Early on in Computex, Corsair unveiled the new Corsair Force MP300 NVMe 1.3 TB M.2 SSD. Corsair announced the drive during our flight over, so we learned about it at the company's booth where the drive was prominently on display. The Corsair website shows the price ranging from just $49 (120GB) to $320 (960GB).

The drive is up to 3x faster than SATA and designed to help users transition away from the antiquated serial bus that was built for slower media. Specifications for the 3D TLC NAND drives (960GB) are 1600 MB/s sequential read and 1080 MBs sequential writes with IOPS coming in at 240K and 210K respectively. While these are not the fastest NVMe based drives on the market, on paper they are notably faster than the SATA counterparts. 

Yet Corsair's approach to the entry-level SSD market comes at a bad time, with pricing pressure coming from all directions. High-quality SATA SSDs like the Samsung 860 EVO 1TB just hit $250 (and even $150 for a few hours) and mainstream NVMe drives like the Adata SX8200 960GB sell for just $350. Corsair will have a difficult time getting this ship off the ground with current pricing for all but the 120GB model, which sells for dinner money at less than $50. At that price, it's hard not to consider the MP300 for a secondary drive used to ease the load on your primary storage by keeping cold data like movies, music, and even games on the MP300.

Corsair backs the new MP300 with a 5-year warranty, the same as the mainstream NVMe MP500. The new series also comes with support for Corsair's SSD Toolbox software and features a copper sticker that spreads the controller heat to aid in keeping the drive cool under intensive workloads.

The drive is available now in all capacities at the Corsair website. 

Corsair Force MP300 NVMe SSDs
  120 GB 240 GB 480 GB 960 GB
Price (MSRP) $50 $80 $150 $320
Form Factor M.2 2280
Interface / Protocal PCIe 3.0 x2 / NVMe 1.3
NAND Type 3D TLC
Controller Phison PS5008-E8
Sequential Reads / Writes (MB/s) 1520 / 460 1580 / 920 1600 / 1040 1600 / 1080
Random Reads / Writes (IOPS) 80K / 110K 110K / 180K 220K / 200K 240K / 210K
Warranty 5-Years

More information from Computex can be found below.

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Chris Ramsayer contributed to this report.

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18 Comments

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  • The_Assimilator - Friday, June 8, 2018 - link

    You should tell the International Electrotechnical Commission that their units are made-up... and/or get some education. Reply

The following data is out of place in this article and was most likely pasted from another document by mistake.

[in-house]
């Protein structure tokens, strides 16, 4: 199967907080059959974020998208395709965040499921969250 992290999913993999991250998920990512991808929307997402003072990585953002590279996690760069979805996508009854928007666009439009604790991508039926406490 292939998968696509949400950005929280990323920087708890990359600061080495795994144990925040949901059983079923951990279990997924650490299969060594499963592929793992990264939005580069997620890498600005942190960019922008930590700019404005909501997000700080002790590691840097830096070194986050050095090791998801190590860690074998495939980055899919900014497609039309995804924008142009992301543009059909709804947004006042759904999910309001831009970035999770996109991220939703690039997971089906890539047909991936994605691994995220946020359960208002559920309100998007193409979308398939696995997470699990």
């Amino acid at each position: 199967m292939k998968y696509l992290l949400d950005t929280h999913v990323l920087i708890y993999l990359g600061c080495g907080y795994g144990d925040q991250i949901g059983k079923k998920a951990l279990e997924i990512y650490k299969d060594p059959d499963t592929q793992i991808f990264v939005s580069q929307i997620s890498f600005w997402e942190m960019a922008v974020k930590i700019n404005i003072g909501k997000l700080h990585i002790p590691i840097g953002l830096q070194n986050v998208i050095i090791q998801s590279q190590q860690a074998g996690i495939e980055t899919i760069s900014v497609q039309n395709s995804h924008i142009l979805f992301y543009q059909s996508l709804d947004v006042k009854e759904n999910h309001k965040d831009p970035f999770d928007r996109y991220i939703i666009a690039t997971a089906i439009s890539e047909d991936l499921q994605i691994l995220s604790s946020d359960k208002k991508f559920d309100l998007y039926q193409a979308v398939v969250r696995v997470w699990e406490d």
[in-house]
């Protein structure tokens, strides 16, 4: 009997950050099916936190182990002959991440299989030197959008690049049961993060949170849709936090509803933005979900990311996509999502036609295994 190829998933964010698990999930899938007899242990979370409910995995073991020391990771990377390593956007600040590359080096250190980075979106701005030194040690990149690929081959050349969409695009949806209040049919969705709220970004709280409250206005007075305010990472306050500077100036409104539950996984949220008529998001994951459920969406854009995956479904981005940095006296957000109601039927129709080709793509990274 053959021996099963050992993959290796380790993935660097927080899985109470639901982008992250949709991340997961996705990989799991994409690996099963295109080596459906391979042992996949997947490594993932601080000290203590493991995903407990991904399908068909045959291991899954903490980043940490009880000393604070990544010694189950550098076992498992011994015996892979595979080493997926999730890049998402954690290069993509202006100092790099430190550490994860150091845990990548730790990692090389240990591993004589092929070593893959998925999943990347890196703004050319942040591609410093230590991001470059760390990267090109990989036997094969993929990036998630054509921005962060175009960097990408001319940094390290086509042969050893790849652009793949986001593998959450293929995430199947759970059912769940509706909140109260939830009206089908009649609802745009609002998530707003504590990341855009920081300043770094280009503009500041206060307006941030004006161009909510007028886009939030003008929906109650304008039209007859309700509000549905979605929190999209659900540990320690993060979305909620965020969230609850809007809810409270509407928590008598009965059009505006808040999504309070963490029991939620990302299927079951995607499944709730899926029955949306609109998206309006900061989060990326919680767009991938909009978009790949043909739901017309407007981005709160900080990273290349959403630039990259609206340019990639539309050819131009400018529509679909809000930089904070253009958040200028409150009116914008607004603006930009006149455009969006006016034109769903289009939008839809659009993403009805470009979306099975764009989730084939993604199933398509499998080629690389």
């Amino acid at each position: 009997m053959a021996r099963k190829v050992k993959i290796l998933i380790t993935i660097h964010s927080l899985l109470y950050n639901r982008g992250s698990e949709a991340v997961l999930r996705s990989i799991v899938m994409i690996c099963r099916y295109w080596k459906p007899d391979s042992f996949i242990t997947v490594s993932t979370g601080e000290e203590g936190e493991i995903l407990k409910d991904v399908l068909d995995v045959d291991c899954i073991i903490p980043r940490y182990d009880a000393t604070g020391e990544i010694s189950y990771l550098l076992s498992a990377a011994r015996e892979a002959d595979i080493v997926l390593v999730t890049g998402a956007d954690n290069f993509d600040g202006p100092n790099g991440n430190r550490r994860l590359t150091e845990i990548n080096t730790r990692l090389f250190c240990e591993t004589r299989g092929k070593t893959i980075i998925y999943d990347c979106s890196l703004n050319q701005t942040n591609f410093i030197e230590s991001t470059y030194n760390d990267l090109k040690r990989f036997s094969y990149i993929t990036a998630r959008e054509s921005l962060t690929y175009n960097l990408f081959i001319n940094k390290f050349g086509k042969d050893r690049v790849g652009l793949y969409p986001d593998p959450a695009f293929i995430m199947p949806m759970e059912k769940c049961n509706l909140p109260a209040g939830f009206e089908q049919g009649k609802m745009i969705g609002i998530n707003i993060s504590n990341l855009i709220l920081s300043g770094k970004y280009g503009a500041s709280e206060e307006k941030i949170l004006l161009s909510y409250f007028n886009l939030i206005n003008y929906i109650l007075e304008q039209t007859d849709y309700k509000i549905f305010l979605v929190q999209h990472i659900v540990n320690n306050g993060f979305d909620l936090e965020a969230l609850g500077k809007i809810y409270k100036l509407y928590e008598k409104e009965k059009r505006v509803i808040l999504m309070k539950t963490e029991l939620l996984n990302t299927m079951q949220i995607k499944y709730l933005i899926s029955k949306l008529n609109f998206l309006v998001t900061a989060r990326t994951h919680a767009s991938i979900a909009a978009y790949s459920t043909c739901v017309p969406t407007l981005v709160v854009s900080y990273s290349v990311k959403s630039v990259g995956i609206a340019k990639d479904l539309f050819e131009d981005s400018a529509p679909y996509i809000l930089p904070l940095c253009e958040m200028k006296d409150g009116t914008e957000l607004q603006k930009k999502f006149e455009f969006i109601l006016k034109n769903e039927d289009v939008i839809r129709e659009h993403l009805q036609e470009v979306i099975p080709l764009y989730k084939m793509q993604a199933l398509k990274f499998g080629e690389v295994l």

• PeachNCream - Friday, June 8, 2018 - link

    Those capacity measurement differences predate Wikipedia and have been a common cause of confusion in the computing industry for quite a few years. Reply
  • MrSpadge - Thursday, June 7, 2018 - link

    "120GB model, ... for ... $50. At that price, it's hard not to consider the MP300 for a secondary drive used to ease the load on your primary storage by keeping cold data like movies, music, and even games on the MP300."

    What the Joe?! 50$ to store a couple of movies, which will see exactly zero benefit from NVME? for less than this money you can get a 2 TB 2.5" or 1 TB 2.5" HDD, which is sufficient for cold storage. Or a 320 GB 2.5" HDD for 18€.

    And if you insist on SSD cold storage, simply get the cheapest ones, i.e. 240 GB for the same price or 120 GB for half the price.

    I could see the point of using a MP300 for games, though, as contrary to movies & music they can benefit from the speed.
    Reply
  • psychobriggsy - Friday, June 8, 2018 - link

    Indeed, music and videos should always be stored on large, cheap storage, even if that storage is slow, because loading a 5MB MP3 every 4 minutes is not going to require much in the way of speed or IOPS.

    However the 240GB one of these could be a nice boot drive and active game device, should you not already have an SSD.
    Reply
  • bcronce - Friday, June 8, 2018 - link

    This looks perfect for my next firewall. I hate trying to fit 2.5" SATA drives into the very small case. And good luck finding a decent SATA drive for only $50. Reply
  • dromoxen - Tuesday, June 12, 2018 - link

    I dont think its possible for drives makers to just stick an extra few Gb's on their devices due to the way they are addressed and chipped out, e.g. adding a ninth chip when something is addressed over four channels. The only way would be if the chips themselves had extra capacity eg like the mx300 drives came in slighlty odd sizes due to their 384Gb chips , powers of two. Once again , we are dictated to by the fascism of the Binary system. Reply
  • dromoxen - Tuesday, June 12, 2018 - link

    mp300 480gb @ £155 so now $149=£155 ... I'll wait ... Reply
  • andras1 - Monday, February 11, 2019 - link

    The site owner please review the 480GB Corsair SSD M.2 MP300 SSD.
    I would appreciate it. I am especially curious about the power management part, latencies etc.
    Thanks!
    Reply

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